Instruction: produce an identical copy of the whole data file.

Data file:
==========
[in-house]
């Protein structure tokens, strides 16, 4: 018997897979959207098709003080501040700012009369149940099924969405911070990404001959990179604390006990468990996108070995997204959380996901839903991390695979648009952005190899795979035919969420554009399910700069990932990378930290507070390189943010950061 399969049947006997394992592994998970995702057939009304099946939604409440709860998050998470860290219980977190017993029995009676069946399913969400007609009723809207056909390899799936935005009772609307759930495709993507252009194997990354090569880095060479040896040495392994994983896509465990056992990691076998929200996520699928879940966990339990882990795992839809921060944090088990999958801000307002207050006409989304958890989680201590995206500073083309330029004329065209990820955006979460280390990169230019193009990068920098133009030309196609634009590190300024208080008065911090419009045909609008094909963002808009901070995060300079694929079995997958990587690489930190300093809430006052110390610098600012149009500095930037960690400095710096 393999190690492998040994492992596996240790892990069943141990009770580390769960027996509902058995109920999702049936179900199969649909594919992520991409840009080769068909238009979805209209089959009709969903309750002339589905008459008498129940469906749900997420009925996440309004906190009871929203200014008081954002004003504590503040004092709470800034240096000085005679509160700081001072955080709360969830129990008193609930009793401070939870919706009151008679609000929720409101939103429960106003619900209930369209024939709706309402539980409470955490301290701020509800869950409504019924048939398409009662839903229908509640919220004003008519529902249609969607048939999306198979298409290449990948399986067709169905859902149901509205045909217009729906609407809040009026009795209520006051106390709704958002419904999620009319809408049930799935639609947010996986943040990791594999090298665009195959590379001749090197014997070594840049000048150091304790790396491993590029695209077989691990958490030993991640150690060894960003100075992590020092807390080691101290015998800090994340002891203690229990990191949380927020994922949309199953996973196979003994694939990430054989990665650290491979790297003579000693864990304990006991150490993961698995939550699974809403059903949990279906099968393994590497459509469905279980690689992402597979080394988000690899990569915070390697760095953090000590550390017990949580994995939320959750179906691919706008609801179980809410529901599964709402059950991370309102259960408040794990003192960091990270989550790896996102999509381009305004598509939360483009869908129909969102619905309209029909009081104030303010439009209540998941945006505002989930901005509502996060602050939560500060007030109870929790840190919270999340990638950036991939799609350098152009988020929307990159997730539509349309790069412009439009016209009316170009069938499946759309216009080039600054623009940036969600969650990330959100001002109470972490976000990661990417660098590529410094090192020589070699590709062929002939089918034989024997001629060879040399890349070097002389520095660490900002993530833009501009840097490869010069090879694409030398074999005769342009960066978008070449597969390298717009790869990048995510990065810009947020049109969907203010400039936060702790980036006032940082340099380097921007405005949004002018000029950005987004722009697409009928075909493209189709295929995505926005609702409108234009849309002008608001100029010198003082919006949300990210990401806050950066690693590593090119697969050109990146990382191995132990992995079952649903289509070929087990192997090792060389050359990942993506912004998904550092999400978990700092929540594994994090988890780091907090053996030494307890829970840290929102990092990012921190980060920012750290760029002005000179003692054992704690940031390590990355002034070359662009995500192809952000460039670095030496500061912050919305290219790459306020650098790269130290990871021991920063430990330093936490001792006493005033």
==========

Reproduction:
[in-house]
């Protein structure tokens, strides 16, 4: 018997897979959207098709003080501040700012009369149940099924969405911070990404001959990179604390006990468990996108070995997204959380996901839903991390695979648009952005190899795979035919969420554009399910700069990932990378930290507070390189943010950061 399969049947006997394992592994998970995702057939009304099946939604409440709860998050998470860290219980977190017993029995009676069946399913969400007609009723809207056909390899799936935005009772609307759930495709993507252009194997990354090569880095060479040896040495392994994983896509465990056992990691076998929200996520699928879940966990339990882990795992839809921060944090088990999958801000307002207050006409989304958890989680201590995206500073083309330029004329065209990820955006979460280390990169230019193009990068920098133009030309196609634009590190300024208080008065911090419009045909609008094909963002808009901070995060300079694929079995997958990587690489930190300093809430006052110390610098600012149009500095930037960690400095710096 393999190690492998040994492992596996240790892990069943141990009770580390769960027996509902058995109920999702049936179900199969649909594919992520991409840009080769068909238009979805209209089959009709969903309750002339589905008459008498129940469906749900997420009925996440309004906190009871929203200014008081954002004003504590503040004092709470800034240096000085005679509160700081001072955080709360969830129990008193609930009793401070939870919706009151008679609000929720409101939103429960106003619900209930369209024939709706309402539980409470955490301290701020509800869950409504019924048939398409009662839903229908509640919220004003008519529902249609969607048939999306198979298409290449990948399986067709169905859902149901509205045909217009729906609407809040009026009795209520006051106390709704958002419904999620009319809408049930799935639609947010996986943040990791594999090298665009195959590379001749090197014997070594840049000048150091304790790396491993590029695209077989691990958490030993991640150690060894960003100075992590020092807390080691101290015998800090994340002891203690229990990191949380927020994922949309199953996973196979003994694939990430054989990665650290491979790297003579000693864990304990006991150490993961698995939550699974809403059903949990279906099968393994590497459509469905279980690689992402597979080394988000690899990569915070390697760095953090000590550390017990949580994995939320959750179906691919706008609801179980809410529901599964709402059950991370309102259960408040794990003192960091990270989550790896996102999509381009305004598509939360483009869908129909969102619905309209029909009081104030303010439009209540998941945006505002989930901005509502996060602050939560500060007030109870929790840190919270999340990638950036991939799609350098152009988020929307990159997730539509349309790069412009439009016209009316170009069938499946759309216009080039600054623009940036969600969650990330959100001002109470972490976000990661990417660098590529410094090192020589070699590709062929002939089918034989024997001629060879040399890349070097002389520095660490900002993530833009501009840097490869010069090879694409030398074999005769342009960066978008070449597969390298717009790869990048995510990065810009947020049109969907203010400039936060702790980036006032940082340099380097921007405005949004002018000029950005987004722009697409009928075909493209189709295929995505926005609702409108234009849309002008608001100029010198003082919006949300990210990401806050950066690693590593090119697969050109990146990382191995132990992995079952649903289509070929087990192997090792060389050359990942993506912004998904550092999400978990700092929540594994994090988890780091907090053996030494307890829970840290929102990092990012921190980060920012750290760029002005000179003692054992704690940031390590990355002034070359662009995500192809952000460039670095030496500061912050919305290219790459306020650098790269130290990871021991920063430990330093936490001792006493005033």